Columnists > Mailbag


"Mailbag" Continued...

Issue: "The Obama era," Feb. 14, 2009

World of hurt

I feel very strongly that if the Obama presidency failed, it would hurt everyone in the world ("Hoping for a stumble," Dec. 13). The office of the presidency would be maligned, our safety would be jeopardized, and we would be hated around the world even more than we are now. The "loyal right" has to get its act together.
-Bob Trepa; Holland, Mich.

Hope and prayer

Joel Belz's column ("Get real," Nov. 15) was very insightful. Political clout is important but, as a positive force for good within the system, the prayer groups meeting across America are what give me hope.
-Elaine (Bonny) Boniface; Hackettstown, N.J.

I watched with amazement as George Bush's administration ignored the ballooning unpopularity and crippling expense of the Iraq War. And then we were given the same formula to vote for. There were a lot of lesser concerns that contributed to the election results, but unless we own the arrogance of ignoring the electorate, we will remain on the bottom where we belong.
-Tony Smith; Toms River, N.J.

No nation that countenances the murder of over a million unborn children a year has any right to expect the continued blessings, prosperity, and protection of God. As long as the church remains mostly inert we will continue our slide to a fearful day of judgment as a nation and culture.
-John Nixdorf; Naperville, Ill.

Candle light

When pilgrims can anticipate treading through a dark night, they are grateful for the person holding a lit candle. Marvin Olasky's "Minding our P's and C's" (Nov. 15) was worth the year's subscription to WORLD.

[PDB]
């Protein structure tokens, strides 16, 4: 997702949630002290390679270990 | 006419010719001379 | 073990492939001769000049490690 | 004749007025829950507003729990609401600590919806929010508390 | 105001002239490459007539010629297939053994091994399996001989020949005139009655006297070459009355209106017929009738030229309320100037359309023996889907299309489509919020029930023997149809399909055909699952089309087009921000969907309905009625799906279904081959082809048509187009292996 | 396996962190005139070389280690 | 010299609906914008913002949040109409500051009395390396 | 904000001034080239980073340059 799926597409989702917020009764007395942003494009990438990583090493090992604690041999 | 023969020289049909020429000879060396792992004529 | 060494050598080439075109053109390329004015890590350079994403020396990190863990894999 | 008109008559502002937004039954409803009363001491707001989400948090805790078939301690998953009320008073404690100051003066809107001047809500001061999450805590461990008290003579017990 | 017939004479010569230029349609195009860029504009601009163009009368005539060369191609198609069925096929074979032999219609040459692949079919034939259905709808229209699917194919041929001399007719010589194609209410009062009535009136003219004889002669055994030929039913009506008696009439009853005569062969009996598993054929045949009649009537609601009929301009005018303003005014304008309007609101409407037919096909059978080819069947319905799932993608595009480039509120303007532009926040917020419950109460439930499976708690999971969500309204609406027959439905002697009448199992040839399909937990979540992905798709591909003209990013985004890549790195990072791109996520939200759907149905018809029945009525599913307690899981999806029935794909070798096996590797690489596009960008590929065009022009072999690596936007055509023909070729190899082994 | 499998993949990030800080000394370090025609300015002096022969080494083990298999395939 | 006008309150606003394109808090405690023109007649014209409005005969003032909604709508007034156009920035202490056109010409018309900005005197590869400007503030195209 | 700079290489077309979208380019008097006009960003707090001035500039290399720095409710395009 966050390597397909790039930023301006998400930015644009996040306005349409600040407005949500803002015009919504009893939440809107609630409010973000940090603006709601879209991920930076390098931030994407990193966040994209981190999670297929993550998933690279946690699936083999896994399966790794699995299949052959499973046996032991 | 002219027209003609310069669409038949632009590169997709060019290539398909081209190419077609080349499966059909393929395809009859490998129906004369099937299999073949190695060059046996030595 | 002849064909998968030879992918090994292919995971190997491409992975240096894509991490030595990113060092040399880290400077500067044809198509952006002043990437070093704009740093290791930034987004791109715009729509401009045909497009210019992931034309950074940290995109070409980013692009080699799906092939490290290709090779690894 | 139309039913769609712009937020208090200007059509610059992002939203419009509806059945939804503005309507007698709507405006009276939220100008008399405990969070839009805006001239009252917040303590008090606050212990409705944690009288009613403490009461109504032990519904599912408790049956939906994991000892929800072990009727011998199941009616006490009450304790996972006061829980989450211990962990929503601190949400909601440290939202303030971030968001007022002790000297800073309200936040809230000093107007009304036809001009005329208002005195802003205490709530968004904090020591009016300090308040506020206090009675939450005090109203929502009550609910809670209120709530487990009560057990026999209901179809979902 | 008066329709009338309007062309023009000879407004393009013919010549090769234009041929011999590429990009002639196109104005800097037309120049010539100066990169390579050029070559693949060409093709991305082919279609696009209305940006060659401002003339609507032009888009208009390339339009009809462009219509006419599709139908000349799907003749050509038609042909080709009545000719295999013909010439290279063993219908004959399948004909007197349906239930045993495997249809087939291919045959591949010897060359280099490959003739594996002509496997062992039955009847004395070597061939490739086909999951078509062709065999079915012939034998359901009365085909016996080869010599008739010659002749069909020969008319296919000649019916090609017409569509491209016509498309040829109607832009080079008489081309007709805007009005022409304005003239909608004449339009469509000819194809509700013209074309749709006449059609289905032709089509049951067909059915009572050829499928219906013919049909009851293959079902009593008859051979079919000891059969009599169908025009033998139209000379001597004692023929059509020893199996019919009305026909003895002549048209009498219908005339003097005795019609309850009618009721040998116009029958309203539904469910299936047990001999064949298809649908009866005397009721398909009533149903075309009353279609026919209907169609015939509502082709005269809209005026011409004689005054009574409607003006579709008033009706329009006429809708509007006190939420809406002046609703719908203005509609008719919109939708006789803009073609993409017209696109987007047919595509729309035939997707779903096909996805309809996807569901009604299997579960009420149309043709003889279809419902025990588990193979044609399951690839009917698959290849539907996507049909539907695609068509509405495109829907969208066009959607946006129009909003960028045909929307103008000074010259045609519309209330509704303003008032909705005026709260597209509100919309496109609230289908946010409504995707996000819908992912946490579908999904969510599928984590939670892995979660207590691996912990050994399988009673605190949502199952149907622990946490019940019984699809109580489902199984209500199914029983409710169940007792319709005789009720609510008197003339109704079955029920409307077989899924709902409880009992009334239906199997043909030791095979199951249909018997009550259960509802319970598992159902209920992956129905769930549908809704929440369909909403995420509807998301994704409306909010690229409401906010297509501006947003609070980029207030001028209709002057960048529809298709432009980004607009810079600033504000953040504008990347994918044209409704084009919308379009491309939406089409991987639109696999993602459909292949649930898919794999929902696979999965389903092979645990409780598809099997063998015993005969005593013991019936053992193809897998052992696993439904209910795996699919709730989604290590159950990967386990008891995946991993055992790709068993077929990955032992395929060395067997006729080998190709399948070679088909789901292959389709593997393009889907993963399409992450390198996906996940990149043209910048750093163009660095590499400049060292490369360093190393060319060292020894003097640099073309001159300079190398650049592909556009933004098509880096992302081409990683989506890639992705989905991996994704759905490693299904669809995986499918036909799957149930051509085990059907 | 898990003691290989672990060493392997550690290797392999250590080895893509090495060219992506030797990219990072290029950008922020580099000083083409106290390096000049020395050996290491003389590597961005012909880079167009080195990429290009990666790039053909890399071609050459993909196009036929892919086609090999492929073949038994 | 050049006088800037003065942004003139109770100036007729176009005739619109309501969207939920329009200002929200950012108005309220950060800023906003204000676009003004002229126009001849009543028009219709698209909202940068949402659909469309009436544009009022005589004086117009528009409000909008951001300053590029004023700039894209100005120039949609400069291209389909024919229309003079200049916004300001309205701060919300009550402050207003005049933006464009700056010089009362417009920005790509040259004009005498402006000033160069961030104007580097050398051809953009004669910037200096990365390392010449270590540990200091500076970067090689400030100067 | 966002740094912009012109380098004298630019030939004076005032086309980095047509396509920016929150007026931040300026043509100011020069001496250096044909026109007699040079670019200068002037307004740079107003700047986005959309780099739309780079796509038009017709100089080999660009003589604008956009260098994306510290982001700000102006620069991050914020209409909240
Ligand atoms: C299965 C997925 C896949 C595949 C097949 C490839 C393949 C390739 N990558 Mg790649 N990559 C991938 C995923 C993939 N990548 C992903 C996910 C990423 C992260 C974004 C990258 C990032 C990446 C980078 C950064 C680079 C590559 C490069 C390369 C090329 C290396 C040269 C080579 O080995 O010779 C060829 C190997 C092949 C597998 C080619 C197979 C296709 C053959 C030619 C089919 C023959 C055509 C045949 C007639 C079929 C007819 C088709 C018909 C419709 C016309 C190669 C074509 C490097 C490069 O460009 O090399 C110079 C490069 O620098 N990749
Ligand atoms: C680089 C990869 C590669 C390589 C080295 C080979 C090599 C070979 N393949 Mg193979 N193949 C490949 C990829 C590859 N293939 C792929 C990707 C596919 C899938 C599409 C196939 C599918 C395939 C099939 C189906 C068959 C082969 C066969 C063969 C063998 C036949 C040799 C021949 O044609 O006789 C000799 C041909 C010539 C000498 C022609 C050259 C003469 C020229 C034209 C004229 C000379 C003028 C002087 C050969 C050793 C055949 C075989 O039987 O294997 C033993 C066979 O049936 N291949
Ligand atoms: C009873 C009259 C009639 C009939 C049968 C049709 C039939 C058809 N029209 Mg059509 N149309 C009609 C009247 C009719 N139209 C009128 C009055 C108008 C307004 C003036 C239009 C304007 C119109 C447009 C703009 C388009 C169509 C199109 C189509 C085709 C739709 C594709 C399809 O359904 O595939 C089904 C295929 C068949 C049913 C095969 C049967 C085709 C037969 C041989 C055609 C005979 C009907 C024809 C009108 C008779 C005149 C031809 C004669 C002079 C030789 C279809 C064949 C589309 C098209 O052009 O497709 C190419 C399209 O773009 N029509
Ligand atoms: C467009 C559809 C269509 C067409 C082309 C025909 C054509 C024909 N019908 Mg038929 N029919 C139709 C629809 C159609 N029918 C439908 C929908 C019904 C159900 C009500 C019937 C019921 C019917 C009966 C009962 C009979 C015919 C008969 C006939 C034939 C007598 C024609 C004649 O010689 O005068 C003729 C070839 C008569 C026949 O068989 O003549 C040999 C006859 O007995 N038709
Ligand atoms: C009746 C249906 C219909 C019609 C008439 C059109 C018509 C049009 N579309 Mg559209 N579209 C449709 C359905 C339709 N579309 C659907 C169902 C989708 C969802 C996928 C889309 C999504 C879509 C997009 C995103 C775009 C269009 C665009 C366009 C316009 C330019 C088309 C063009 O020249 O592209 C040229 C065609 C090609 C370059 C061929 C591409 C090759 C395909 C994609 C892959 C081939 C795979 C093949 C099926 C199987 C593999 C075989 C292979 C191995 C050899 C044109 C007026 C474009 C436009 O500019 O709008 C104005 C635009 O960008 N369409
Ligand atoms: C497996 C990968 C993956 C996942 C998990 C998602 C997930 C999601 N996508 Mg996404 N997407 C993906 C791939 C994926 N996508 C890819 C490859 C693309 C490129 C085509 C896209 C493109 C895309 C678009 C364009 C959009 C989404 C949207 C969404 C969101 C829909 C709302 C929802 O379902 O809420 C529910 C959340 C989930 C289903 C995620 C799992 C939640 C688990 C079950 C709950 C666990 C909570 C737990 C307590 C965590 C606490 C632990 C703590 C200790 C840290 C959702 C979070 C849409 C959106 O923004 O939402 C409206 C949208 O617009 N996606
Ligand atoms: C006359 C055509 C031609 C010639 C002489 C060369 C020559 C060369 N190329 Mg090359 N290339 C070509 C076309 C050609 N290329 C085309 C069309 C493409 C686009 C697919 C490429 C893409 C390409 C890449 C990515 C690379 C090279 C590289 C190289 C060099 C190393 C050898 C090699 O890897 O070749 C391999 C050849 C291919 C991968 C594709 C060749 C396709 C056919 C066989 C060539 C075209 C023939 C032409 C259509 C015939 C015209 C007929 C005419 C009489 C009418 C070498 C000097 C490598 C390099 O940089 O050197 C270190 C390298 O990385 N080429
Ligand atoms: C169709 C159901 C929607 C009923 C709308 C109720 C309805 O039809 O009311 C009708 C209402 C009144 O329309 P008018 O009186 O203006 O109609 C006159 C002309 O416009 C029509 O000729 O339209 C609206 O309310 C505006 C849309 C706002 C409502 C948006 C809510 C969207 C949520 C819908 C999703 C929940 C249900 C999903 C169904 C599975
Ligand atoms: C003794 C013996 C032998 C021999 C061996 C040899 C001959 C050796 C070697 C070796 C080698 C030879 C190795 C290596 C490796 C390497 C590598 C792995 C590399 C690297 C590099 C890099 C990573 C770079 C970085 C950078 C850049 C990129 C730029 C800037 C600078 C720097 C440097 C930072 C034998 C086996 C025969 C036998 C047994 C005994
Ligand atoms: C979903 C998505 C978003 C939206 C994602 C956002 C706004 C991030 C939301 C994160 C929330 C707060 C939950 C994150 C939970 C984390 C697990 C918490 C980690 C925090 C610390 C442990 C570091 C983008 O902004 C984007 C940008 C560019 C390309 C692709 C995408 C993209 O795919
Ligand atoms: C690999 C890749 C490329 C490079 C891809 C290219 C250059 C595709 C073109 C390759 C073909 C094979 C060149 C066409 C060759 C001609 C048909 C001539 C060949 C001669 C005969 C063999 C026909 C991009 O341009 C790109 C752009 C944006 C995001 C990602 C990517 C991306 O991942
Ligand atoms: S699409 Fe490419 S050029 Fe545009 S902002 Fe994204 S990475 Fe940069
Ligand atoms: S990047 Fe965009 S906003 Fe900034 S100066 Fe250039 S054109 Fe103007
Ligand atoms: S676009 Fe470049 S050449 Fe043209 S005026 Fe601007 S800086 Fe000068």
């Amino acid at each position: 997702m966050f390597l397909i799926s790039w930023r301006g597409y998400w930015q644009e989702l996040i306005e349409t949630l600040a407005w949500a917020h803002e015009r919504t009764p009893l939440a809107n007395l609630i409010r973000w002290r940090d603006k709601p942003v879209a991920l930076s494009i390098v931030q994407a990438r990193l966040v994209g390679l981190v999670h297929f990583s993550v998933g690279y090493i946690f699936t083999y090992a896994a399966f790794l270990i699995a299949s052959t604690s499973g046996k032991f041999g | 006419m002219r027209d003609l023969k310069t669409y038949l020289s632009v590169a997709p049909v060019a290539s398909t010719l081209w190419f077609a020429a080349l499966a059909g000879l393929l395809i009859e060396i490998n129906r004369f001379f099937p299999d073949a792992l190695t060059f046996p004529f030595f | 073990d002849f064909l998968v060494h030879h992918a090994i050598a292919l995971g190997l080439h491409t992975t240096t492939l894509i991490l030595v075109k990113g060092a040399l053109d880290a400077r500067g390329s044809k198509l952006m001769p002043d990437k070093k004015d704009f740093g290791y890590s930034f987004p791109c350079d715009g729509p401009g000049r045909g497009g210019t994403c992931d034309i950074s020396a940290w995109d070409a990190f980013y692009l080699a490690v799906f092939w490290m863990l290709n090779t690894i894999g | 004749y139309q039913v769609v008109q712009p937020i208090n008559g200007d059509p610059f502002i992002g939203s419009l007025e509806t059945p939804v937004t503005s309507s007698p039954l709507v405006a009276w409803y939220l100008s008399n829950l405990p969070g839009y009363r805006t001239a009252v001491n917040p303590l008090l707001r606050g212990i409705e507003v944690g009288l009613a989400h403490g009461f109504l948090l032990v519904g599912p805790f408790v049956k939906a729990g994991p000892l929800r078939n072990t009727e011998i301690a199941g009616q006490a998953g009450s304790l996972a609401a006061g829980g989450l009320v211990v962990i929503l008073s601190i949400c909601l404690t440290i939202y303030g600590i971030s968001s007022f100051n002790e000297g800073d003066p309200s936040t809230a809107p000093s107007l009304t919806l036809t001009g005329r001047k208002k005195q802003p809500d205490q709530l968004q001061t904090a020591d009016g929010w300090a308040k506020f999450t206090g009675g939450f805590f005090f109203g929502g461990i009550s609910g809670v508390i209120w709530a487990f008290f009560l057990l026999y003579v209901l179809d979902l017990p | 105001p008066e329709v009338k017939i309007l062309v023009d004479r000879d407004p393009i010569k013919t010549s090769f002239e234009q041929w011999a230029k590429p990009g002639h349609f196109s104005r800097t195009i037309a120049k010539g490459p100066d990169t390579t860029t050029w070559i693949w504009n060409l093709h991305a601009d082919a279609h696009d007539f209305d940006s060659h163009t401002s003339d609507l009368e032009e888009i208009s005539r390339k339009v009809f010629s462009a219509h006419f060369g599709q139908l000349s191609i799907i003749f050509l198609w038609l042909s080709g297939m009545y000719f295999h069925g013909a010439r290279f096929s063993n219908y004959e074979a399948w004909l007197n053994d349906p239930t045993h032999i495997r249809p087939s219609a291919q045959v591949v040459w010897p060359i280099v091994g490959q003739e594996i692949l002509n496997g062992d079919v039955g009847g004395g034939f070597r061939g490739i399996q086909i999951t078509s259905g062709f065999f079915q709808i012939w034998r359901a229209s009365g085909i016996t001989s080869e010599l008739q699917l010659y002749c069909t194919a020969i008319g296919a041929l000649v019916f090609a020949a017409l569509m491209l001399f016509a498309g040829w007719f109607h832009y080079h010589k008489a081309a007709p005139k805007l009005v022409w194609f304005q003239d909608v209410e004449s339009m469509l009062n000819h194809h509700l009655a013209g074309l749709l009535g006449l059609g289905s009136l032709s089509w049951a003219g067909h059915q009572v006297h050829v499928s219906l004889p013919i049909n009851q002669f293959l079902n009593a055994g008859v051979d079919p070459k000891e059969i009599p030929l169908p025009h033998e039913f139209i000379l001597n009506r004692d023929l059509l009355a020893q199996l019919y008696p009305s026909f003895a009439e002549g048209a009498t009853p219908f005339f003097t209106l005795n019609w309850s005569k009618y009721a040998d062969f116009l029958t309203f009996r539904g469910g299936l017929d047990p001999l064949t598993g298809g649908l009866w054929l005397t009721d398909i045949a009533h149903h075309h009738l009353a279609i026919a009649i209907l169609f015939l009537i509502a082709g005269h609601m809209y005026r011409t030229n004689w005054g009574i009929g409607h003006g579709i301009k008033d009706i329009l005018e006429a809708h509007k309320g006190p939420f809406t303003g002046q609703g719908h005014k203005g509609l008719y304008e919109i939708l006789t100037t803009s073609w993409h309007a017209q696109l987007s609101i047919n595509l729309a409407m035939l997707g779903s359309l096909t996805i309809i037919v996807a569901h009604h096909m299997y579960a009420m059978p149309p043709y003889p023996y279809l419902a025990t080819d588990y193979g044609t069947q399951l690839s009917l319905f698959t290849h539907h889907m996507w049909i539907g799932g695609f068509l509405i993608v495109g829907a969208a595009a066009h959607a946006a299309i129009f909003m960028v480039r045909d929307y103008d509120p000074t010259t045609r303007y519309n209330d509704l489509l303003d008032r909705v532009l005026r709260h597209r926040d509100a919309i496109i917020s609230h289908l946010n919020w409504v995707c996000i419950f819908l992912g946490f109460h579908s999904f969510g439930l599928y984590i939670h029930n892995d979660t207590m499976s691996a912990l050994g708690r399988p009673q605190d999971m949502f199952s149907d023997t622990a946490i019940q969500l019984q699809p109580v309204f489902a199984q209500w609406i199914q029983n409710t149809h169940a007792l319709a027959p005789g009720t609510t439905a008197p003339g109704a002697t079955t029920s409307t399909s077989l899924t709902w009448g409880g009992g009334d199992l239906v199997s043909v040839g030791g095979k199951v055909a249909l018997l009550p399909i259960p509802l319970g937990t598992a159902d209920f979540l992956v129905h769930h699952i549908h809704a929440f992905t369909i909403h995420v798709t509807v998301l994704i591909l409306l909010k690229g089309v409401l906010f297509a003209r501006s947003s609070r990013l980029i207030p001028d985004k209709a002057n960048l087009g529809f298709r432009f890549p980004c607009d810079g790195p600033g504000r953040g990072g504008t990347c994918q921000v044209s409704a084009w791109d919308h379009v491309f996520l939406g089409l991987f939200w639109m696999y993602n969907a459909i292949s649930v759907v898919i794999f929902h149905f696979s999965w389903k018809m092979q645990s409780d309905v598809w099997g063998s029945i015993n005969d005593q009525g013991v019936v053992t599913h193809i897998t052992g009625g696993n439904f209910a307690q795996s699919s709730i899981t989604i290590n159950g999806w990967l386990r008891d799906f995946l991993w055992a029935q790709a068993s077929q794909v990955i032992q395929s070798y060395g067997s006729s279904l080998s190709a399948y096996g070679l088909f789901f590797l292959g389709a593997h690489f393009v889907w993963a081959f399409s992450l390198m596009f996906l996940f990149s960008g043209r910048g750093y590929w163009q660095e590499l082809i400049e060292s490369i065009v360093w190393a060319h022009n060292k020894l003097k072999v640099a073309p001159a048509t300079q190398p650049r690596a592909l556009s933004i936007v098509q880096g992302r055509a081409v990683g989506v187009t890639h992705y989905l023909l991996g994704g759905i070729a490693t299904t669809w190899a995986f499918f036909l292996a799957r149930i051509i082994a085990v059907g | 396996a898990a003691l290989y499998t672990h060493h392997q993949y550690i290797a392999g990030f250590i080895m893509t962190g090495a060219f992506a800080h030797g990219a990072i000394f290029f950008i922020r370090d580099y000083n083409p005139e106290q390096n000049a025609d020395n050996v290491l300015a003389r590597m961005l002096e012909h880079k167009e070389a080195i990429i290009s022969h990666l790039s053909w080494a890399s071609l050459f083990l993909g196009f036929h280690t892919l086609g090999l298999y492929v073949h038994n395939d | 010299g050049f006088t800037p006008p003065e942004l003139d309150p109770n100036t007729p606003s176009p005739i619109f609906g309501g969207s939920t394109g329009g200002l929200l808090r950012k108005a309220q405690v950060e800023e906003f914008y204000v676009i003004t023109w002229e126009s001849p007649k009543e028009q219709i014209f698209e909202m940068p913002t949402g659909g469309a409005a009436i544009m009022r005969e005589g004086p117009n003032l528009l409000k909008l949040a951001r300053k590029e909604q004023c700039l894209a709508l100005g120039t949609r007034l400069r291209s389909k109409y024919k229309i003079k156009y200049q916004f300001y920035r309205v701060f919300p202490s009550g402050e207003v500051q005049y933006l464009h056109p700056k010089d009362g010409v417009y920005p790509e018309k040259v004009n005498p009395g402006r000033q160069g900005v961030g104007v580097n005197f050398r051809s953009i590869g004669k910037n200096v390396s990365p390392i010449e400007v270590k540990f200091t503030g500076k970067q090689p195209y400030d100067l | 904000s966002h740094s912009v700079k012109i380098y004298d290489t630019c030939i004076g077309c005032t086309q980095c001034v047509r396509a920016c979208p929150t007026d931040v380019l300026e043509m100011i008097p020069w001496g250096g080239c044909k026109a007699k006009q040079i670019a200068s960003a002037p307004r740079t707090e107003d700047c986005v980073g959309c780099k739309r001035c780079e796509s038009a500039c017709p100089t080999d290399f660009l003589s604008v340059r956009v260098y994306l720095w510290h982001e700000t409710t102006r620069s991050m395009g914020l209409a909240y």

-John & Laurie Stone; Santa Clarita, Calif.

Reviews of reviews

I do not intend to renew. You have too many reviews of TV, movies, music, and books.
-David Whitesitt; Seeley Lake, Mont.

Publishing movie reviews is an excellent idea. Your movie critics give us, the readers, a chance to have a Christian perspective on movies. When I want to see a movie, I always check with WORLD first.
-Mark Lohstroh, 15; Plano, Texas


Breast cancer surgeon Angela Lanfranchi says that first-trimester spontaneous abortions (or miscarriages) occur because of low hormone levels, so they do not increase breast cancer risk-but if an abortion (either spontaneous or induced) occurs in a pregnancy with normal hormone levels, the abortion increases breast cancer risk by creating more cancer-vulnerable breast tissue ("Life or death?" Jan. 17, p. 53). City University of New York biology professor Joel Brind notes that a full-term pregnancy-but not an aborted one-leaves a woman with a lower long-term risk of breast cancer, compared to not having gotten pregnant. A pregnant woman who chooses abortion will have a greater long-term risk of breast cancer than if she chose not to have an abortion.


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